Accommodations are generally available, but it has become the practice to call a few days ahead and reserve. As a result, those who do not reserve during busy times have been finding "complet" signs on the door. In every case I was able to find alternative accommodations, always at a reasonable price.
No. you don't need to camp..... but pre-booking is the norm on the Le Puy route, even just a day or two ahead. Groups of French people who are walking on the route, whether as pilgrims or 'randonneurs', have sometimes booked months in advance. If you don't book you will find something, but you might end up in a chambre d'hote (like a bed and breakfast) and end up paying quite a lot more. The Miam Miam Dodo guide (available from CSJ) lists all accommodation available to pilgrims, with prices etc.
We found it stressful in the latter part of May, from Aire-sur-l'Adour south, as we happened to coincide with a large group from Dijon, with two vans and 17 people. (If you have walked in Spain, 17 may not sound like many, but in France, 17 could book out a whole gite sometimes.) We could have solved the problem by waiting a day for them to out-walk us...but by that stage we were keen to push on to SJPP. But while we shared the route with them, we often found that our 'first choice' of accommodation was already full, and we needed to think laterally. Vehicle-supported groups in France are quite normal - and they will nearly always have pre-booked.
If you don't speak French, the tourist offices in France are widespread and will usually be willing to book ahead for you. Alternatively, I met someone who took a phone with her Miam Miam Dodo guide (which is carried by almost everyone seeking accommodation on the Le Puy route) and she always found fellow French-speaking walkers who were willing to use her phone to book ahead for her.
When I walked this route in 2007 (in August - peak time) I would stop at a tourist office and they would very kindly book one or two days ahead for me. I was always grateful for their kindness, and never had any problems except for one occasion. This was when the lass doing the booking for me failed to warn me that the gite was a couple of kilometres off the track. We did not discover this until we were in the next town - 7 kms further on! Again the tourist office to the rescue. They cancelled our booking (at 5.30 p.m. we were disinclined to retrace our steps 7 + 2 kms!) and found a cheap hotel for us in the town. All of this was done with good grace, and we were particulalry glad as the next day it rained and so we were actually at our next gite before it really set in!
On another occasion, we were bailed up by a local woman who marched us off to the tourist office and had the poor girl behind the desk running around making bookings for us, again glad of the help but in this case we weren't even ready to start planning!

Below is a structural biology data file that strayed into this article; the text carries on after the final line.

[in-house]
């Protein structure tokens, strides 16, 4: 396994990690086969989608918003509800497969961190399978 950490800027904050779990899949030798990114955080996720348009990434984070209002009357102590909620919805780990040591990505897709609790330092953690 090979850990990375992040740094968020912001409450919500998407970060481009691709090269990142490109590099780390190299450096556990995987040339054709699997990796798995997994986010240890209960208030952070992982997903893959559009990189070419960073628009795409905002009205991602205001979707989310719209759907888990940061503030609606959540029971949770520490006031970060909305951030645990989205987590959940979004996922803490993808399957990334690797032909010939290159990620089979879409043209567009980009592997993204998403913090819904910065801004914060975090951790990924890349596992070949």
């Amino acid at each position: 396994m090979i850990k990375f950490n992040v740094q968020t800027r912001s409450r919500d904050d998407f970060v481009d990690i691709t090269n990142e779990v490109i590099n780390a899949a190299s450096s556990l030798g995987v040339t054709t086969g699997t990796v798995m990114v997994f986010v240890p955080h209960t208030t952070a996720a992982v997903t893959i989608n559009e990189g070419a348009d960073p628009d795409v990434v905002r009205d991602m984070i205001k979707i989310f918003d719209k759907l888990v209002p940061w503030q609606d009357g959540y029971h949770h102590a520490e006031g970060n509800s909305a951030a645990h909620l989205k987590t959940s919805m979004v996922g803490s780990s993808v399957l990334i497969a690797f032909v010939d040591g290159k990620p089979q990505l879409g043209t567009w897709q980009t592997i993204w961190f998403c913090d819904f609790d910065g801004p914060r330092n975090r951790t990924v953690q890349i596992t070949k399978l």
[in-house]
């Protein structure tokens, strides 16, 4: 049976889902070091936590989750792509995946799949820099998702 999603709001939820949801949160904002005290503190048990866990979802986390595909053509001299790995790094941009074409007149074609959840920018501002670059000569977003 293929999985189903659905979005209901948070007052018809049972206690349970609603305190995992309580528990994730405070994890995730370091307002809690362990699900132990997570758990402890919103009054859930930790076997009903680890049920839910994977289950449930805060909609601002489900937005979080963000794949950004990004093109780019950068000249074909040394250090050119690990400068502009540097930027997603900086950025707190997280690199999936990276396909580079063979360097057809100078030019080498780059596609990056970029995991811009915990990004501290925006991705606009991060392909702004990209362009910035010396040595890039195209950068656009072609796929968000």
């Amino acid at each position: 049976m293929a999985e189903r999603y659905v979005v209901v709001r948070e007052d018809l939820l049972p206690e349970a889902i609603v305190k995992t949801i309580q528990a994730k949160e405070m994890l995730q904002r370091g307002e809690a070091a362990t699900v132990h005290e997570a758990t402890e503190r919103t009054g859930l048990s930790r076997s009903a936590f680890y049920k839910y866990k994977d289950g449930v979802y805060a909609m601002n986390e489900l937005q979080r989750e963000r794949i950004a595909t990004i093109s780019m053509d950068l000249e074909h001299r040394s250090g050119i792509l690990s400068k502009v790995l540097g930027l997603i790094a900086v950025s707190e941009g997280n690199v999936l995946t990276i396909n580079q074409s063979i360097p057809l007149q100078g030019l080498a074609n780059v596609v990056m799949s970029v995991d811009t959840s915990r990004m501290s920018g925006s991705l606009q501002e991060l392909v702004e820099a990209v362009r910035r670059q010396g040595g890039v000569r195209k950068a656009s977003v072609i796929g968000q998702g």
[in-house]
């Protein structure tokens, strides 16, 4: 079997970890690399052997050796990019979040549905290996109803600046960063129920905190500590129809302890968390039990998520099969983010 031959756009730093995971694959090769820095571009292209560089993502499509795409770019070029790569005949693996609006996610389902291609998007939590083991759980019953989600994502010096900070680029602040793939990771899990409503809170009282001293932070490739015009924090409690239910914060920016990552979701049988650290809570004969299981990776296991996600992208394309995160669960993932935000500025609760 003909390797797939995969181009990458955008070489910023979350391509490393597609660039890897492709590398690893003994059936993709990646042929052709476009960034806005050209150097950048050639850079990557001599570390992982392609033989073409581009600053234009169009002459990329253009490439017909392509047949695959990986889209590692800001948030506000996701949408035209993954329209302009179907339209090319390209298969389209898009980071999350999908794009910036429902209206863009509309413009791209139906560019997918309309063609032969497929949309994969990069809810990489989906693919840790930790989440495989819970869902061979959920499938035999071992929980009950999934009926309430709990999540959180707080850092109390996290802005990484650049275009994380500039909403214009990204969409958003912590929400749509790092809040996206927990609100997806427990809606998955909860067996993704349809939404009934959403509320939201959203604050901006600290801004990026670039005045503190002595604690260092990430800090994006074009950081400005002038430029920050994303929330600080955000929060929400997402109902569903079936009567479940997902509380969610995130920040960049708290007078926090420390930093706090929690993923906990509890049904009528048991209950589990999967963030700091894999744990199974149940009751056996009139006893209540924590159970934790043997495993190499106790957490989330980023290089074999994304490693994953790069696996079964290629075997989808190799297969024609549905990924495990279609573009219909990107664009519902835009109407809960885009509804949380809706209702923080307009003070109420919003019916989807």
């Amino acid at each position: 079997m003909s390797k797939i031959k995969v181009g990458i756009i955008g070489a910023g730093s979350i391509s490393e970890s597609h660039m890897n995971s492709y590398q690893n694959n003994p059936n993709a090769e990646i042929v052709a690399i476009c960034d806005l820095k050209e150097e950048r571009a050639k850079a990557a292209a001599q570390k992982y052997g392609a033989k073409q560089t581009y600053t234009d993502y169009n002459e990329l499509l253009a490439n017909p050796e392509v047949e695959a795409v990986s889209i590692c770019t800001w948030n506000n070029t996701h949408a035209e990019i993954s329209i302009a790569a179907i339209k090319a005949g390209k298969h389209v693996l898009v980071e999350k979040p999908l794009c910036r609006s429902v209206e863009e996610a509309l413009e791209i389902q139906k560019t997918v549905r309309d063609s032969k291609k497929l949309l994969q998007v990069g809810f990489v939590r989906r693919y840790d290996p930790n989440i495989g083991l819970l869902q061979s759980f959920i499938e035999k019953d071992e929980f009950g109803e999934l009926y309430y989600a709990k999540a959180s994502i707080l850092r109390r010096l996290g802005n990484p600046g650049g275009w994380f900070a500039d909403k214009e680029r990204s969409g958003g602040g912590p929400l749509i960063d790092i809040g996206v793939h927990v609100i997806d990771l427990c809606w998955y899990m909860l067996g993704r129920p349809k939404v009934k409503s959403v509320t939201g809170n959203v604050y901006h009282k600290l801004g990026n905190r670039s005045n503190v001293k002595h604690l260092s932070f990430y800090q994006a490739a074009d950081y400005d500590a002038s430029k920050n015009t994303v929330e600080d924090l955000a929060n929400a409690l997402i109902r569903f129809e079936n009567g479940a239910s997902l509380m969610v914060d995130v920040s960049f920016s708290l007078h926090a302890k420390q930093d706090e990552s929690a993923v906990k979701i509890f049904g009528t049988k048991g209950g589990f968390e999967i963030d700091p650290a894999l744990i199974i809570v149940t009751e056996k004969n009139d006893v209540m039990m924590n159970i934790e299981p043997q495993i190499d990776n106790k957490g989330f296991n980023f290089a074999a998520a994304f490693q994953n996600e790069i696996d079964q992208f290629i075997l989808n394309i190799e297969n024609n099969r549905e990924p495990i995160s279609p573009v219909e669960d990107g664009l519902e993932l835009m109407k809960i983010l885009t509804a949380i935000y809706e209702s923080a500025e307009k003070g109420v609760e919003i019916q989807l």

The gites and Chambre d'Otes in France are a delight. Regards, Janet
I wouldn't stress too much about accommodation on this route. When I walked from Le Puy in late june last year I didn't pre book but as others have said the tourist offices were good and I met the occasional French walker who often booked for me. I don't recall any Gite being full
Peaceable Projects Inc. is a U.S.-based non-profit group that brings the vast resources of the wide world together with the ongoing needs of the people who live, work, and travel on the Camino de Santiago pilgrim trail network in Spain.
I realised pre-booking is the norm but feared that the increase in pilgrims each year might have led to a shortage of accommodation in 2008. You have given me confidence that this is not the case. Thank you for your help guys.
It probably depends on which month you walk in how much pressure there is on beds. May is apparently a really popular month for the French to walk - and this year it was chokka full of public holidays = long weekends. There were always beds, but not always in your first choice of place. in Moissac, the lovely Irish people who ran a gite there (Ultreia) said that July and August were quiet months for them, as people don't tend to walk in the south of France then, as it is too hot.
The Tourist Offices in France, and some gites, often work really hard to find pilgrims a place if accommodation is tight. In Aire-sur-l'Adour, where we hit a 'bulge' in numbers, and "everything" seemed full, the woman at the tourist office spent 20 minutes ringing around to eventually find a place for two friends who hadn't reserved. And we heard of some young ones who ended up in tents, as a gite had put them up to accommodate the overflow.
I've been walking the last 2.5 weeks from Le Puy (I'm in Cahors now). I haven't had any problems, but I usually book the night before. (I usually struggle through in my very limited French, but gite owners or French-speaking pilgrims have also been happy to call for me.) I've met a few people who rarely if ever book ahead, but I've seen a few "complet" signs, especially on weekends, so unless I'm going somewhere with a lot of beds, I feel more comfortable calling ahead.
We found accommodation not too difficult to find in September this year. The thing to do is buy Mia Mia Do Do and take your phone. Once you're settled in your accommodation in the afternoon get busy booking the next night up. If you leave it thill the next morning, the gites might be full. And the Abbeys have strange rules that I can't fathom. I tried to book in Estaing but they said they don't take bookings, despite the fact that a French group we met in St Come had booked the previous day. And in Conques they allow huge queues to build up for registration - get in soon after 2, when the office opens.
The night I stayed they had a room set aside for solo women walkers, and there were four of us in it. It was a great way to have an evening where I could talk to others in the same situation as myself.